DOMINIQUE CRENN, known for her San Francisco restaurants Atelier Crenn (which has received two coveted Michelin stars) and Petit Crenn, is the World’s Best Female Chef 2016 — as decided by San Pellegrino’s World’s 50 Best Restaurants.
In conversation with Lady Clever, Crenn explains why it should be best “female” chef, and not just simply “chef.” Women “still have a lot of work to do,” she says, pointing out how the media likes to “create separation” because the general belief is that gender is going to sell (i.e. tough male chefs with lots of tattoos). Dominique calls attention to the fact that many of the editors at publications interested in food are actually women. But at the end of the day, she just wants to “cook with people — it doesn’t matter if man or woman.”
Growing up in and experiencing the tastes and sounds of Brittany, France, as well as others parts of Europe, Dominique went on to build her career in California. After a stint as an executive chef in Jakarta in the late ’90s, she returned to Southern California. She later went back to San Francisco, where she eventually opened Atelier Crenn in 2011, and a few years later, the laid-back, seafood focused Petit Crenn.
With a couple of great restaurants under her belt, plenty of awards, and high-profile media exposure thanks to her involvement with television shows like Iron Chef and Chef’s Table (Netflix), Crenn has definitely spent her fair share of time in the cooking world’s spotlight. But no matter how much attention she gets, she still holds to her core beliefs. What people eat and how they treat food, and how they think about farms and nature in general, all play a big part in defining the character of a nation, she points out. Outside of California, which she jokes is in many ways “a country to itself,” Chef Crenn has been noticing more and more “creativity and care” when it comes to food — from cities like Charleston and Nashville to Dallas and beyond. It’s a trend that seems to hearten her.
As far as the program Chef’s Table is concerned, she says the show is about “more than just food.” The gorgeous photography and deeper stories really affect her. During her episode, which debuted in the second season, she was surprised at how she was able to explore her past relationship with her father. The experience gave her some closure, and also allowed her to “celebrate who he was as a person.”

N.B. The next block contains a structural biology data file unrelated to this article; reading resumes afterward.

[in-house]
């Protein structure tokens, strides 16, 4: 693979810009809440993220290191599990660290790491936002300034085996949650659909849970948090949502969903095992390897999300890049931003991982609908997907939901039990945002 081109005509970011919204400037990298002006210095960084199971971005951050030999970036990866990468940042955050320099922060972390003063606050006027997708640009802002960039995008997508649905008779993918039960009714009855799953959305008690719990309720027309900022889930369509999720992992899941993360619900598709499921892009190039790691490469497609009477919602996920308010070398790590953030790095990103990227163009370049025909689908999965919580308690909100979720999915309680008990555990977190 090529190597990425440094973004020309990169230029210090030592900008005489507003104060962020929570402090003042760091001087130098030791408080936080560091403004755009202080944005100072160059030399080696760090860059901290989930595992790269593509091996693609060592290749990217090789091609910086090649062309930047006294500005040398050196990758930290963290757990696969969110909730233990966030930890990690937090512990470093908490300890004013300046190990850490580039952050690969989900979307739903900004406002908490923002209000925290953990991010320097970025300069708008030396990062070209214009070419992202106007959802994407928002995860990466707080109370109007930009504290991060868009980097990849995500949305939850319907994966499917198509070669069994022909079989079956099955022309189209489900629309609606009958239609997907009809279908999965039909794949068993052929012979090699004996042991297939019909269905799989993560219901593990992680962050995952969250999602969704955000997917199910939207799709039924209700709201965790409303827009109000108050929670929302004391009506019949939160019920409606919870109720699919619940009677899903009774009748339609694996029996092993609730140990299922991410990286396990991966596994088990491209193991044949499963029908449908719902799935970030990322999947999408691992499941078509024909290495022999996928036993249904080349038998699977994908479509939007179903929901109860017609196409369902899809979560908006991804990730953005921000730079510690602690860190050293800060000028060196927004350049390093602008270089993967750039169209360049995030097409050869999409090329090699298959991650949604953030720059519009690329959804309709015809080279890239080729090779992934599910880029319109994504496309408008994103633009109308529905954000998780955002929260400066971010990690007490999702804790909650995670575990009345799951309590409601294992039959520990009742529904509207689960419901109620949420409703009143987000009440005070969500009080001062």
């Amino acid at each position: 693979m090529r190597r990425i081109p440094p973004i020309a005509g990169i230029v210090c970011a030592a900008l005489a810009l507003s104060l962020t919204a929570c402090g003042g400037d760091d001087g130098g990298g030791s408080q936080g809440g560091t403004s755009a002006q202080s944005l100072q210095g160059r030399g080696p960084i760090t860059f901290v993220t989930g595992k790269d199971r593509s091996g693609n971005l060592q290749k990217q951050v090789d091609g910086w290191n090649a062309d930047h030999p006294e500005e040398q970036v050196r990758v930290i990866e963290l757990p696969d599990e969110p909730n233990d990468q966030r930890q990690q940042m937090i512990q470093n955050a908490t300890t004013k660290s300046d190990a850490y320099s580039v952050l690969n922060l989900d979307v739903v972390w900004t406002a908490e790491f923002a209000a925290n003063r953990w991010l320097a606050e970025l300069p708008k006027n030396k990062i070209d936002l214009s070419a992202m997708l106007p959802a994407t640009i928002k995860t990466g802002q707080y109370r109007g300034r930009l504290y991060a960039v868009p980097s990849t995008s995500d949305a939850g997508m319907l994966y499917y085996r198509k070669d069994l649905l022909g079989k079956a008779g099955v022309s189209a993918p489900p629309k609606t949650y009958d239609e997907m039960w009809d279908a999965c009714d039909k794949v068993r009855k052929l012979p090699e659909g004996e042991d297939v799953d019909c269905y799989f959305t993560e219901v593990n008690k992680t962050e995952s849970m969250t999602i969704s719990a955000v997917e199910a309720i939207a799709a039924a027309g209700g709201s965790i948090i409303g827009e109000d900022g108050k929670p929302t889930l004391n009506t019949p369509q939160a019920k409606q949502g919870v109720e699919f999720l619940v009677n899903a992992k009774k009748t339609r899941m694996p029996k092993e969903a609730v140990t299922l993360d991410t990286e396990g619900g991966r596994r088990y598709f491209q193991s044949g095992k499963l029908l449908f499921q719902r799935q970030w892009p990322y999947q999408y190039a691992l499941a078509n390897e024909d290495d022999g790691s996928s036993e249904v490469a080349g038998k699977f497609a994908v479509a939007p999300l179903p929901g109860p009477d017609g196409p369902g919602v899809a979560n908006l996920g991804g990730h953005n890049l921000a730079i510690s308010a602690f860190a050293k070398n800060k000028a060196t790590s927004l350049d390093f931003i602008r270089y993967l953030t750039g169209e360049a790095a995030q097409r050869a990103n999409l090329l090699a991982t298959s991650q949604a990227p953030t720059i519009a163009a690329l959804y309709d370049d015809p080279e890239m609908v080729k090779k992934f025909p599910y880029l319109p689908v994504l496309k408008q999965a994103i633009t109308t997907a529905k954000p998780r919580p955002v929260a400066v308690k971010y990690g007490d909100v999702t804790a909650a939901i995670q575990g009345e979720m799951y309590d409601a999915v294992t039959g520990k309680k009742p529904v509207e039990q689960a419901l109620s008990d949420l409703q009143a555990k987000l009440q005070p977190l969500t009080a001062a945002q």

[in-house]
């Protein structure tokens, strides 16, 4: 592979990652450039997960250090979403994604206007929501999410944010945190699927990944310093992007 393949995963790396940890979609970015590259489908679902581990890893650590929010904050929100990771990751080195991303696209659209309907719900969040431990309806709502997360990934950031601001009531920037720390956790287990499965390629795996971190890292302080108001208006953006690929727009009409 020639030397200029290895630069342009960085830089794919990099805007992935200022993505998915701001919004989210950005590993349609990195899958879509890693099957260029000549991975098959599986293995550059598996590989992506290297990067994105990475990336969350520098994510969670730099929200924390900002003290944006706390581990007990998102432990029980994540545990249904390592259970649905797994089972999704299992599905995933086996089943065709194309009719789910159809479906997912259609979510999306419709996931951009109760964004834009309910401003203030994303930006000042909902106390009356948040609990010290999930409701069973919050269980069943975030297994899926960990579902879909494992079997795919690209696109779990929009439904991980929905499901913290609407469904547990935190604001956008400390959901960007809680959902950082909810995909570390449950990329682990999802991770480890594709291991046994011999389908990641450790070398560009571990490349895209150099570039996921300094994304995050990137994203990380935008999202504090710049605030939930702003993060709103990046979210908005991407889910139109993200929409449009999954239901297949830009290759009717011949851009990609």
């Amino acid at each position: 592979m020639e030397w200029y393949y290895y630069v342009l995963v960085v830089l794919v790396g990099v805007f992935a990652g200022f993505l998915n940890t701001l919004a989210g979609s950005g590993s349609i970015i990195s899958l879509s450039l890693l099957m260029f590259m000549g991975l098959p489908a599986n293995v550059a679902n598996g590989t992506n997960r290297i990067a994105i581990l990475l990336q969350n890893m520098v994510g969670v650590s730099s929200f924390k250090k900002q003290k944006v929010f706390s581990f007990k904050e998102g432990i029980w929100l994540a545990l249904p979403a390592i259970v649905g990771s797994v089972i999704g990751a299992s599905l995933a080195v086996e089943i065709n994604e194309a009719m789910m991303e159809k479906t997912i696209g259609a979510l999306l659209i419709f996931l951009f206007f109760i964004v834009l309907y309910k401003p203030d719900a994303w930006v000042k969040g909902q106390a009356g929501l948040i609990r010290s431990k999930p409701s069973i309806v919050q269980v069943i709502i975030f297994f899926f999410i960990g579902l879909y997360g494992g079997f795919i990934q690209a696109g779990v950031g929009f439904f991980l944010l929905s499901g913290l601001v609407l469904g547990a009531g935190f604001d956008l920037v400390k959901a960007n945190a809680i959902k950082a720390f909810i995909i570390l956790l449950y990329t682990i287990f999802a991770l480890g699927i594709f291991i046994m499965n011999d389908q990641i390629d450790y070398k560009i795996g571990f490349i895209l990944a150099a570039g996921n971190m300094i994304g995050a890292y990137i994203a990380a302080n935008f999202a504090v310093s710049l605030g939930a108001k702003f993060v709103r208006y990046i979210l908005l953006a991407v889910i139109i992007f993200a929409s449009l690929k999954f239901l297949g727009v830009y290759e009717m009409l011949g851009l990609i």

Although Crenn has proven that she’s very media savvy, she isn’t a big fan of so-called “foodie bloggers” plying their craft on social media and elsewhere. While everyone is entitled to an opinion, she thinks people (amateur food critics) need to be sensitive to little restaurants trying to succeed. “It’s hard seeing a business going out of business because of a [bad] review,” she explains.
When asked about a typical day in her life, Crenn laughs, and says there’s no such thing. One thing she does enjoy is heading to the famer’s market early, watching people set up their stalls, and talking to them about their lives, or their weekends. And when it comes to guilty food pleasure, she says she used to dig In-N-Out Burger, but now can sometimes really go for a baguette with heaps of butter and melted cheese. Eating with her hands, and letting the cheese drip all over is “so intimate,” she says, and “reminds you of how you grew up.”
Food, and life, and eating right — from the basics to the gourmet: these are the things that feed Dominique Crenn’s spirit. It’s that spirit that, in turn, allows her to create such wonderful, interesting dishes for people to enjoy.